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As unauthorized footage from the upcoming movies Suicide Squad, X-Men: Apocalypse and Deadpool flooded the Internet following exclusive previews over the weekend at Comic-Con in San Diego, Warner Bros. and 20th Century Fox tried to stamp out the pirated sneak peeks. However, while both studios first insisted websites take down the footage, Warners ultimately reversed course, releasing its own authorized Suicide Squad trailer.
Although all three films — which were enthusiastically received at the massive fanboy convention — were generating plenty of excitement online, the flagrant piracy could also damage the standing of Comic-Con itself, making studios more cautious about hosting advance looks at exclusive footage if it’s going to immediately be leaked far and wide on the Internet. “Filmmakers are already nervous about showing this stuff so far in advance. You have to pry the footage out of their hands,” said one executive. “People are now going to be even more hesitant about showing anything but finished trailers.”
A number of studios did use Comic-Con to preview material that the studios themselves then immediately posted to the web. Disney and Lucasfilm, for example, offered up a behind-the-scenes look at the making of Star Wars: The Force Awakens. And Warners, after its panel in Comic-Con’s cavernous Hall H for Batman v. Superman: Dawn of Justice, which is slated to open March 25, made a new trailer for the movie available online following its Comic-Con debut.
But the footage from the films in question was intended strictly to whet the appetite of the fans at the convention. In the cases of Apocalypse and Deadpool, effects were not finished, as both films are still in production. And, particularly in the case of Deadpool, the new superhero movie starring Ryan Reynolds, the hard-R dialog featured in the reel, if it is eventually incorporated into a future trailer, would require restrictive red-band treatment before it could be formally released by the studio. Plus, the pirated footage, presumably shot on cell phones from deep within the hall, didn’t allow the movies to put their best foot forward, instead offering up muffled audio and distant images captured from skewed angles.
Additionally, all three films are not slated for release until 2016. Suicide Squad, about a team-up of DC Comics villains with a sprawling cast that includes Will Smith and Jared Leto, isn’t due until Aug. 5, 2016, which is more than a year away. Warners, which employed a slow, teasing rollout for images from Batman v. Superman, planned to take a similar approach with Suicide Squad.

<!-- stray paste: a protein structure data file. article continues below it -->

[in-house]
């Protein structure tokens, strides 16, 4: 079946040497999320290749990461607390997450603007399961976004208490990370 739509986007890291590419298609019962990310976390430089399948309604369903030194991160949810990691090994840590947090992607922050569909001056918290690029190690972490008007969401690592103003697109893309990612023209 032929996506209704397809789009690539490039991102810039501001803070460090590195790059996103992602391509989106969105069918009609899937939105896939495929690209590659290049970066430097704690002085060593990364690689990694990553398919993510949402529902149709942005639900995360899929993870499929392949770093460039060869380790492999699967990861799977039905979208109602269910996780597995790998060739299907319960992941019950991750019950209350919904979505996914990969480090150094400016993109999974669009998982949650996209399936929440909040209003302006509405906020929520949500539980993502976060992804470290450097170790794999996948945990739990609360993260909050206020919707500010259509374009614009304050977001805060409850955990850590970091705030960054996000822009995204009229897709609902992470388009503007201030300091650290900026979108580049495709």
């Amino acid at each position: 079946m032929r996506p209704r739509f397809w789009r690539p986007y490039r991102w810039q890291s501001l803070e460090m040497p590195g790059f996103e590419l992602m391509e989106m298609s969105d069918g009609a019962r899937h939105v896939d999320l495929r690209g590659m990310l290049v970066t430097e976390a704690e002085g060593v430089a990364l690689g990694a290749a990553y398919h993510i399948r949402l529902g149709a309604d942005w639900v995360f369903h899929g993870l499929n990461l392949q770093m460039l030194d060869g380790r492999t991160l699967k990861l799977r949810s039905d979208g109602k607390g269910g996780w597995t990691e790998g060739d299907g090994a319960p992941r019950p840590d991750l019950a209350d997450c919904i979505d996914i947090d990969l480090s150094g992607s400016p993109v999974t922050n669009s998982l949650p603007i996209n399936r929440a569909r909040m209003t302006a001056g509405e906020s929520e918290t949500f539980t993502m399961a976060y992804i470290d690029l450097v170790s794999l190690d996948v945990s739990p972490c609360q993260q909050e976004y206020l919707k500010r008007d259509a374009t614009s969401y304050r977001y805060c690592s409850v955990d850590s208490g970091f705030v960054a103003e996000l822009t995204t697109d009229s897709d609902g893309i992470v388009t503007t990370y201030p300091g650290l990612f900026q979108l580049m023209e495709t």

On Sunday, with the illegal postings of Suicide Squad footage proliferating, Sue Kroll, Warners‘ president of worldwide marketing and international distribution, issued a statement saying, “We have no plans currently to release the Suicide Squad footage that leaked from Hall H on Saturday. It’s unfortunate and ultimately damaging that one individual broke a long-standing trust we have enjoyed with our fans at the convention by posting early material, which, at this point, was not intended for a wider audience. We are still in production on Suicide Squad, and will have a big campaign launch in the future.”
Both studios did what they could to curtail the damage. Warners sent DMCA takedown notices to Vimeo and Google, citing sites like Digg.com and Gamespot.com. Fox took similar actions. But while some sites took down the footage, it continued to play on others well into Monday. “It’s like playing whack-a-mole,” lamented one insider.
Meanwhile, Comic-Con officials, not wanting to bite the hands that feed the convention, were contrite. David Glanzer, director of marketing and public relations, issued a statement of his own, saying, “Clearly we are disappointed. This leak not only violates the trust of Comic-Con and the studios, but each of the attendees who respect the bond we have long held.”
By Monday afternoon, though, Warners reversed course. Suicide Squad director David Ayer first tweeted, “Shame our sneak peek Hall H footage was leaked. ?#notcool it’s unfair to the fans who waited in line. And not how I intended folks to see it.” But then, he followed up with a second tweet: “As we used to say in the ?#Navy stand-by to stand-by. We’re gonna make it right.”
With that, the studio officially released a Suicide Squad trailer, in a far better-looking and sounding version.
Said Kroll in a follow-up explanation, “Warner Bros. Pictures and our anti-piracy team have worked tirelessly over the last 48 hours to contain the Suicide Squad footage that was pirated from Hall H on Saturday. We have been unable to achieve that goal. Today we will release the same footage that has been illegally circulating on the web, in the form it was created and the high quality with which it was intended to be enjoyed. We regret this decision as it was our intention to keep the footage as a unique experience for the Comic-Con crowd, but we cannot continue to allow the film to be represented by the poor quality of the pirated footage stolen from our presentation.”
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